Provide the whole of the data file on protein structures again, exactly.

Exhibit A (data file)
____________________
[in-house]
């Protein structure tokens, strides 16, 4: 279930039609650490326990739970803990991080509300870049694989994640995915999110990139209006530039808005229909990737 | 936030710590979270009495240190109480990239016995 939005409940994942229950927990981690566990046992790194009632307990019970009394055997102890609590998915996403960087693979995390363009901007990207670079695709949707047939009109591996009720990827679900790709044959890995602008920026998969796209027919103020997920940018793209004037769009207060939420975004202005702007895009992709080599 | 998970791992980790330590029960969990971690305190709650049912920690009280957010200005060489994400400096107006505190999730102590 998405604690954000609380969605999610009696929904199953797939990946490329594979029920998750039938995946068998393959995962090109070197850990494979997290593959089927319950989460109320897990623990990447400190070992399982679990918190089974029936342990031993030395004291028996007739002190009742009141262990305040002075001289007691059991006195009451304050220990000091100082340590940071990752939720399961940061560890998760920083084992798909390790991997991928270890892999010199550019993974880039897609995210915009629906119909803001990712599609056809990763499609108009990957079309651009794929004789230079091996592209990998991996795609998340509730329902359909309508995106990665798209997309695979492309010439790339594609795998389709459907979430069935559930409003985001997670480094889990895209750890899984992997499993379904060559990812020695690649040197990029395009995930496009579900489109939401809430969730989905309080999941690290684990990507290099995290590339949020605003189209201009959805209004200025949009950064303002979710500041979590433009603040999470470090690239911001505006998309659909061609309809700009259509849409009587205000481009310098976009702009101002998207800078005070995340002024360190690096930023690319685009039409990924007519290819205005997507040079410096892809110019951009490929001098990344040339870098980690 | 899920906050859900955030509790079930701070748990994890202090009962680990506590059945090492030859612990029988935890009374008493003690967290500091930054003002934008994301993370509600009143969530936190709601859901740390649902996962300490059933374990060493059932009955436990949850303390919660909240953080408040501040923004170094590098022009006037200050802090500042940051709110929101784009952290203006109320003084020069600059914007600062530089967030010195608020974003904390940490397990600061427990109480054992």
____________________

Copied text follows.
[in-house]
């Protein structure tokens, strides 16, 4: 279930039609650490326990739970803990991080509300870049694989994640995915999110990139209006530039808005229909990737 | 936030710590979270009495240190109480990239016995 939005409940994942229950927990981690566990046992790194009632307990019970009394055997102890609590998915996403960087693979995390363009901007990207670079695709949707047939009109591996009720990827679900790709044959890995602008920026998969796209027919103020997920940018793209004037769009207060939420975004202005702007895009992709080599 | 998970791992980790330590029960969990971690305190709650049912920690009280957010200005060489994400400096107006505190999730102590 998405604690954000609380969605999610009696929904199953797939990946490329594979029920998750039938995946068998393959995962090109070197850990494979997290593959089927319950989460109320897990623990990447400190070992399982679990918190089974029936342990031993030395004291028996007739002190009742009141262990305040002075001289007691059991006195009451304050220990000091100082340590940071990752939720399961940061560890998760920083084992798909390790991997991928270890892999010199550019993974880039897609995210915009629906119909803001990712599609056809990763499609108009990957079309651009794929004789230079091996592209990998991996795609998340509730329902359909309508995106990665798209997309695979492309010439790339594609795998389709459907979430069935559930409003985001997670480094889990895209750890899984992997499993379904060559990812020695690649040197990029395009995930496009579900489109939401809430969730989905309080999941690290684990990507290099995290590339949020605003189209201009959805209004200025949009950064303002979710500041979590433009603040999470470090690239911001505006998309659909061609309809700009259509849409009587205000481009310098976009702009101002998207800078005070995340002024360190690096930023690319685009039409990924007519290819205005997507040079410096892809110019951009490929001098990344040339870098980690 | 899920906050859900955030509790079930701070748990994890202090009962680990506590059945090492030859612990029988935890009374008493003690967290500091930054003002934008994301993370509600009143969530936190709601859901740390649902996962300490059933374990060493059932009955436990949850303390919660909240953080408040501040923004170094590098022009006037200050802090500042940051709110929101784009952290203006109320003084020069600059914007600062530089967030010195608020974003904390940490397990600061427990109480054992």